No beef with a lunch of trout in Patagonia
Feasting on fish from the world’s shortest river
THE lake district of Argentinian Patagonia is not short of panoramic postcard views. The jagged, snowy peaks of the Andes, some days glaringly white, others forebodingly misted in cloud, back great expanses of water.
A vibrant yellow border of broom scrambles along the shoreline in early spring and is replaced later in the season by a vision in pastel as pink and purple lupins and shrubby lilac come into flower. But even by the area’s high standard for vistas, the view from our table at the Correntoso Lake and River Hotel is a beauty.
We are perched on a bluff over Lake Nahuel Huapi and today clouds and rain-squalls alternately reveal and hide the mountains as if in a grand magic show. The yellow broom lights up the rocky shoreline.
So far, so beautiful. The extra drawcard is that the hotel looks down on the spot where the Correntoso River rushes into the lake and fly fishermen try their luck for brown and rainbow trout.
The Correntoso has the honour of being the world’s shortest river. It’s a 165m rushing torrent that connects Correntoso Lake to the larger body of water that is Nahuel Huapi, and is world-famous for its fish.
It’s early November and the season has just begun; there is only one fisherman braving the melted snow waters. Judging by the number of tackle shops in the pretty little nearby village of Villa la Angostura, high season must be standing room only. With a hat pulled low over his ears and his collar up against the misty rain, the fisherman casts from the rocky shore then wades into the current, following the pull of his lure into the lake.
He’s up to his armpits in the freezing depths, j ust his head visible in the swirling waters before he backs out, unsuccessful this time, and tramps back up the river to start again. It’s mesmerising.
But we tear our gaze away to address the menu and wine list, ravenous after a wet walk through the nearby national park. Eating in Argentina is generally a carnivorous affair, and the choice is not whether to have beef but which cut of beef to choose and which sauce to eat it with. However, here there is, of course, trout. We opt for carpaccio of trout and trout-stuffed ravioli with a couple of glasses of Rutini chardonnay from a list featuring the best of Argentina’s very good wines.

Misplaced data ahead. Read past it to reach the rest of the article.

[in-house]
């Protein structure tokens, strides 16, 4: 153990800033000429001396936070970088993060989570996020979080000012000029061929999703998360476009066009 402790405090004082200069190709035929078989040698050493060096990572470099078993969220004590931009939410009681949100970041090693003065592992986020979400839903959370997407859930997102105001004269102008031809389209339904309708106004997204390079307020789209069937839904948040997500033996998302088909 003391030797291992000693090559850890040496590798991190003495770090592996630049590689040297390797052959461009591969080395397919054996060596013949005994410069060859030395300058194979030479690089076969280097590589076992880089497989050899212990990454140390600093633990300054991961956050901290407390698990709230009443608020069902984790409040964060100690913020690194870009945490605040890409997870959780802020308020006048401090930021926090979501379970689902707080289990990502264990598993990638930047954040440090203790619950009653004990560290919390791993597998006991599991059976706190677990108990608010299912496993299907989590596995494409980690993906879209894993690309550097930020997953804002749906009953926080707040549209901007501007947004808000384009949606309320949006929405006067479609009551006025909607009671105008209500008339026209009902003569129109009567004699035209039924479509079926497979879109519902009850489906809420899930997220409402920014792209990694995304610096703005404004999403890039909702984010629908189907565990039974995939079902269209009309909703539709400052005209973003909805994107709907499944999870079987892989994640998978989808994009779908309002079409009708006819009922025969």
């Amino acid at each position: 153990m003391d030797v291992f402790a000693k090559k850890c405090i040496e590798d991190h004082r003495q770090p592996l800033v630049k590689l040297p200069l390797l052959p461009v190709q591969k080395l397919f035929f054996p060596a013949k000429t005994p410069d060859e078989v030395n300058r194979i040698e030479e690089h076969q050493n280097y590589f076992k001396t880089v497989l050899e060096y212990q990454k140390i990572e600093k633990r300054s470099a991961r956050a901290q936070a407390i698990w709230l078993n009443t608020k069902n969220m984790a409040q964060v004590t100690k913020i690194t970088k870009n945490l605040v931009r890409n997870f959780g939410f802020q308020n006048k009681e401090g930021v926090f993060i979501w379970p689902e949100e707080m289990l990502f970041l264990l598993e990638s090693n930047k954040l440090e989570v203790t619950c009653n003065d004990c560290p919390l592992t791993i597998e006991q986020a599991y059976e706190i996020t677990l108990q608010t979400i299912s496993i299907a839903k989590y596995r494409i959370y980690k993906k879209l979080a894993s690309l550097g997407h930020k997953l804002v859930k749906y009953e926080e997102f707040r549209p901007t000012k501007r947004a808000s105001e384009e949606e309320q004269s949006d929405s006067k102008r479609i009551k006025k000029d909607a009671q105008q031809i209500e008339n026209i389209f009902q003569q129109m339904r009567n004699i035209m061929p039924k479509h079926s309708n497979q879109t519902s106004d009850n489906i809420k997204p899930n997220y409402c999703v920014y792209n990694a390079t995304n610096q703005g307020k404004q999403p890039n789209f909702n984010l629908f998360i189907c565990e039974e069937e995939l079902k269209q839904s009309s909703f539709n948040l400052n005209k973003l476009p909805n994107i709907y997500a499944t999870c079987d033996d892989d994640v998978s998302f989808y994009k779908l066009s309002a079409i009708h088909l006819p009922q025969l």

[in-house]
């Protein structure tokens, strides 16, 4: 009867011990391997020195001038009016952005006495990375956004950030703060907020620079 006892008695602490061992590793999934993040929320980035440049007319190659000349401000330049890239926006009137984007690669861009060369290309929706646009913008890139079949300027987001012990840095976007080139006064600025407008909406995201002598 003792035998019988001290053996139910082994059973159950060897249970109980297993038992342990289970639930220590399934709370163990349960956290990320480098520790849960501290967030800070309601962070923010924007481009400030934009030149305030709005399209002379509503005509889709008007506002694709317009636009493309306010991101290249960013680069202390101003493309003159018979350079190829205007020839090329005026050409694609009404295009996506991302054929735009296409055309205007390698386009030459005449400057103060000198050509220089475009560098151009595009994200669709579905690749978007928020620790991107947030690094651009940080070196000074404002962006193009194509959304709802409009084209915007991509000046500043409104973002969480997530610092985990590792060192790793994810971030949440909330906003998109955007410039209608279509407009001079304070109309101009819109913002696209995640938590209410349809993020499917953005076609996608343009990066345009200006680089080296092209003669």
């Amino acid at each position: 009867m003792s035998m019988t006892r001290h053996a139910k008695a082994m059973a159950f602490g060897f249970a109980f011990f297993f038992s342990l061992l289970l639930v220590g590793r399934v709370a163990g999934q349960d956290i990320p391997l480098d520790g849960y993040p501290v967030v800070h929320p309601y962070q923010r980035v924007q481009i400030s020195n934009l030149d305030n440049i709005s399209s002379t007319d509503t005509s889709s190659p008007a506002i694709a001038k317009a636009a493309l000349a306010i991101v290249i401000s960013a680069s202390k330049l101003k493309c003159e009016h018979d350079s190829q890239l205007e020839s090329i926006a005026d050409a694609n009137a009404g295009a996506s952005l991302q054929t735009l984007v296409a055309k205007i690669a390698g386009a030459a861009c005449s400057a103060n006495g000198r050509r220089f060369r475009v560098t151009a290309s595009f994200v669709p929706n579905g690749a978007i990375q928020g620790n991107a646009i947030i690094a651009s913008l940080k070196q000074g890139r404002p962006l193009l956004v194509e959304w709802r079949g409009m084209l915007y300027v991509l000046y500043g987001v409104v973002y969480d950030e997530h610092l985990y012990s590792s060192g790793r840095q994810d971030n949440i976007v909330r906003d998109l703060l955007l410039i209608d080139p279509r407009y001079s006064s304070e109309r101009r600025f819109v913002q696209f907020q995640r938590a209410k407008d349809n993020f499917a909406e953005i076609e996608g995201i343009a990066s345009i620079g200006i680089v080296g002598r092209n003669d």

The room is elegant but not stuffy and on the walls are framed posters from the hotel’s past, featuring line drawings of welldressed, pre-war couples lounging languorously in front of that famous view. At the time the only way to get to the Correntoso Lake and River Hotel was by a steamer called the Condor that was carried into Argentina in pieces over a mountain track from Chile. Days earlier, we had walked part of the same track.
Our waitress Flavia and her colleague Flavio are a serene and helpful presence and no one seems to mind that we are dressed not at all like those chic couples in the posters but in damp walking gear. The food is elegant, too: the trout carpaccio a pretty peach colour, served with warm confit tomatoes and tiny fresh microgreens; and the pasta silkysmooth over a delicately flavoured stuffing.
On our second glass of wine, there’s a buzz in the room — the lone fisherman has been successful. The fish darts through the shallows and leaps to escape but he lifts it to his face and kisses it before releasing it to the river and walking back to do it all over again. We order more food — what else but pan-fried trout — and settle in for more of the show.
When the chill gets too much for him, the fisherman’s place is taken by another, whose border collie eagerly tracks him from the bank while madly attempting to catch the tiny birds buzzing over the surface of the water. The dog is such great entertainment, we decide to linger and have dessert — chocolate mousse in a sea of creme anglaise, and a parfait of dried summer fruit.
When we finally leave there is just enough light left to look for the fish. From a little wooden bridge that spans the middle of the world’s smallest river, we spot a brown trout holding its own against the current, and distinguishable from the rocks under the wind-blown water only when it twists and catches the light in a flash of silver.
A fly fisherman gets lucky